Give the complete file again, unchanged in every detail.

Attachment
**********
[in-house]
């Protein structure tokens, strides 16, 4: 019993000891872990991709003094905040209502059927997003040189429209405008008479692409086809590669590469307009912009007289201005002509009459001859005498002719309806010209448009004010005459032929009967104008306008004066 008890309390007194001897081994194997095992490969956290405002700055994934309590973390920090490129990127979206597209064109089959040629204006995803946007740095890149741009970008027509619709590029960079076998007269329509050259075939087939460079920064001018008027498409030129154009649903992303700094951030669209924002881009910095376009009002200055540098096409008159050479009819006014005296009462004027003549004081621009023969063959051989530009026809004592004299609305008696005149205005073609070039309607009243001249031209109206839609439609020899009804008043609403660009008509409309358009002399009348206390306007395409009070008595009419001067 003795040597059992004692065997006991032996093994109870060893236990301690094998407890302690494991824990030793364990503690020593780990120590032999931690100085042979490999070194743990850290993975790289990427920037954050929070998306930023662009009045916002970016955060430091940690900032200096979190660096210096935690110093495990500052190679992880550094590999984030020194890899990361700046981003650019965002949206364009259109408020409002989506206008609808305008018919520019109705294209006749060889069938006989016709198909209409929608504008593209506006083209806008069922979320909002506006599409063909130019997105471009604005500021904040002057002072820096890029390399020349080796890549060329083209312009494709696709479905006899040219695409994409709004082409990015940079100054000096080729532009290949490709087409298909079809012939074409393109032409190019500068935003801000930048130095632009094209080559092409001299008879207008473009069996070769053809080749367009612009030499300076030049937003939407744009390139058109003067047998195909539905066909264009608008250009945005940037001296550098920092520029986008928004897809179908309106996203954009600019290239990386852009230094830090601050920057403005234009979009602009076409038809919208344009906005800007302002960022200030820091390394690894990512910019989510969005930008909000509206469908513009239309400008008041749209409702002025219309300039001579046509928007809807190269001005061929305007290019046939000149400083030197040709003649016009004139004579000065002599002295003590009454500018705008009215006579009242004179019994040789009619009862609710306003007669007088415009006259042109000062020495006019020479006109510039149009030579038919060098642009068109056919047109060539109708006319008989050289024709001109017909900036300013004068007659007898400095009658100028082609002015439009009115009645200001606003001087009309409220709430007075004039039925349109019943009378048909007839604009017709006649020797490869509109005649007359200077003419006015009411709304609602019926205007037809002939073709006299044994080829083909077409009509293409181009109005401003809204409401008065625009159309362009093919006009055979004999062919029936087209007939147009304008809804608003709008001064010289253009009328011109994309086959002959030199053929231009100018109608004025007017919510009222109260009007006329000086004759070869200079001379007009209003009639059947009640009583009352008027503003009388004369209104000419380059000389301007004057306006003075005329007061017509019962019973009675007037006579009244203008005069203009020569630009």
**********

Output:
[in-house]
């Protein structure tokens, strides 16, 4: 019993000891872990991709003094905040209502059927997003040189429209405008008479692409086809590669590469307009912009007289201005002509009459001859005498002719309806010209448009004010005459032929009967104008306008004066 008890309390007194001897081994194997095992490969956290405002700055994934309590973390920090490129990127979206597209064109089959040629204006995803946007740095890149741009970008027509619709590029960079076998007269329509050259075939087939460079920064001018008027498409030129154009649903992303700094951030669209924002881009910095376009009002200055540098096409008159050479009819006014005296009462004027003549004081621009023969063959051989530009026809004592004299609305008696005149205005073609070039309607009243001249031209109206839609439609020899009804008043609403660009008509409309358009002399009348206390306007395409009070008595009419001067 003795040597059992004692065997006991032996093994109870060893236990301690094998407890302690494991824990030793364990503690020593780990120590032999931690100085042979490999070194743990850290993975790289990427920037954050929070998306930023662009009045916002970016955060430091940690900032200096979190660096210096935690110093495990500052190679992880550094590999984030020194890899990361700046981003650019965002949206364009259109408020409002989506206008609808305008018919520019109705294209006749060889069938006989016709198909209409929608504008593209506006083209806008069922979320909002506006599409063909130019997105471009604005500021904040002057002072820096890029390399020349080796890549060329083209312009494709696709479905006899040219695409994409709004082409990015940079100054000096080729532009290949490709087409298909079809012939074409393109032409190019500068935003801000930048130095632009094209080559092409001299008879207008473009069996070769053809080749367009612009030499300076030049937003939407744009390139058109003067047998195909539905066909264009608008250009945005940037001296550098920092520029986008928004897809179908309106996203954009600019290239990386852009230094830090601050920057403005234009979009602009076409038809919208344009906005800007302002960022200030820091390394690894990512910019989510969005930008909000509206469908513009239309400008008041749209409702002025219309300039001579046509928007809807190269001005061929305007290019046939000149400083030197040709003649016009004139004579000065002599002295003590009454500018705008009215006579009242004179019994040789009619009862609710306003007669007088415009006259042109000062020495006019020479006109510039149009030579038919060098642009068109056919047109060539109708006319008989050289024709001109017909900036300013004068007659007898400095009658100028082609002015439009009115009645200001606003001087009309409220709430007075004039039925349109019943009378048909007839604009017709006649020797490869509109005649007359200077003419006015009411709304609602019926205007037809002939073709006299044994080829083909077409009509293409181009109005401003809204409401008065625009159309362009093919006009055979004999062919029936087209007939147009304008809804608003709008001064010289253009009328011109994309086959002959030199053929231009100018109608004025007017919510009222109260009007006329000086004759070869200079001379007009209003009639059947009640009583009352008027503003009388004369209104000419380059000389301007004057306006003075005329007061017509019962019973009675007037006579009244203008005069203009020569630009």